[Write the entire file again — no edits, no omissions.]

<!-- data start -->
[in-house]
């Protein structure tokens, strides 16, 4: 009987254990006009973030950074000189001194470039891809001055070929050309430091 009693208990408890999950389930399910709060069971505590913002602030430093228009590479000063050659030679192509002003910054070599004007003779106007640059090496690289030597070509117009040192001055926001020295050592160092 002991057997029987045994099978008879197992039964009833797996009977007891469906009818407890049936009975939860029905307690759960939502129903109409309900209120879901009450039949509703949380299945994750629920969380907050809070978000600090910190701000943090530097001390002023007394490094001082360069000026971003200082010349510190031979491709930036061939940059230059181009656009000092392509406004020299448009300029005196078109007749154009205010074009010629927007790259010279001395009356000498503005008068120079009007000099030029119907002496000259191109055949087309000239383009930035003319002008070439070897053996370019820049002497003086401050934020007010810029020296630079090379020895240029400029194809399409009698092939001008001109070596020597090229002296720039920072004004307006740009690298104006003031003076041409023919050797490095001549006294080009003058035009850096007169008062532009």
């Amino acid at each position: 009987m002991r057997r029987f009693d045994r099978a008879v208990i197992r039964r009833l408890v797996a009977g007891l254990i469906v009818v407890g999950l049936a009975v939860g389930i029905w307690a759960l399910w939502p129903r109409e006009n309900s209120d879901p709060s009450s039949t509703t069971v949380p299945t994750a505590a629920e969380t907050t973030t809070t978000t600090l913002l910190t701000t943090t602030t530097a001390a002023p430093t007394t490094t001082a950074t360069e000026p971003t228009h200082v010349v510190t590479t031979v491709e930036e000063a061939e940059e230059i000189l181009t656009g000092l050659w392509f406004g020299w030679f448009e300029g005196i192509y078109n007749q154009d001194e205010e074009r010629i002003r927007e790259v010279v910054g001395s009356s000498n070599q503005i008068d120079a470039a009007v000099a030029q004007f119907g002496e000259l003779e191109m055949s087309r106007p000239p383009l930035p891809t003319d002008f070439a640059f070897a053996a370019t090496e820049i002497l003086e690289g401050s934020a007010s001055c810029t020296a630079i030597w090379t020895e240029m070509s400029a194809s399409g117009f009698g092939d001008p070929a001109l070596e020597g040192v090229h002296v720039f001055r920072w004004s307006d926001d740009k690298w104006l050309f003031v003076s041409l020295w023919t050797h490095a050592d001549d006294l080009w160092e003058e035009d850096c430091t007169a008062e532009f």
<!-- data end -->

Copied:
[in-house]
């Protein structure tokens, strides 16, 4: 009987254990006009973030950074000189001194470039891809001055070929050309430091 009693208990408890999950389930399910709060069971505590913002602030430093228009590479000063050659030679192509002003910054070599004007003779106007640059090496690289030597070509117009040192001055926001020295050592160092 002991057997029987045994099978008879197992039964009833797996009977007891469906009818407890049936009975939860029905307690759960939502129903109409309900209120879901009450039949509703949380299945994750629920969380907050809070978000600090910190701000943090530097001390002023007394490094001082360069000026971003200082010349510190031979491709930036061939940059230059181009656009000092392509406004020299448009300029005196078109007749154009205010074009010629927007790259010279001395009356000498503005008068120079009007000099030029119907002496000259191109055949087309000239383009930035003319002008070439070897053996370019820049002497003086401050934020007010810029020296630079090379020895240029400029194809399409009698092939001008001109070596020597090229002296720039920072004004307006740009690298104006003031003076041409023919050797490095001549006294080009003058035009850096007169008062532009």
């Amino acid at each position: 009987m002991r057997r029987f009693d045994r099978a008879v208990i197992r039964r009833l408890v797996a009977g007891l254990i469906v009818v407890g999950l049936a009975v939860g389930i029905w307690a759960l399910w939502p129903r109409e006009n309900s209120d879901p709060s009450s039949t509703t069971v949380p299945t994750a505590a629920e969380t907050t973030t809070t978000t600090l913002l910190t701000t943090t602030t530097a001390a002023p430093t007394t490094t001082a950074t360069e000026p971003t228009h200082v010349v510190t590479t031979v491709e930036e000063a061939e940059e230059i000189l181009t656009g000092l050659w392509f406004g020299w030679f448009e300029g005196i192509y078109n007749q154009d001194e205010e074009r010629i002003r927007e790259v010279v910054g001395s009356s000498n070599q503005i008068d120079a470039a009007v000099a030029q004007f119907g002496e000259l003779e191109m055949s087309r106007p000239p383009l930035p891809t003319d002008f070439a640059f070897a053996a370019t090496e820049i002497l003086e690289g401050s934020a007010s001055c810029t020296a630079i030597w090379t020895e240029m070509s400029a194809s399409g117009f009698g092939d001008p070929a001109l070596e020597g040192v090229h002296v720039f001055r920072w004004s307006d926001d740009k690298w104006l050309f003031v003076s041409l020295w023919t050797h490095a050592d001549d006294l080009w160092e003058e035009d850096c430091t007169a008062e532009f």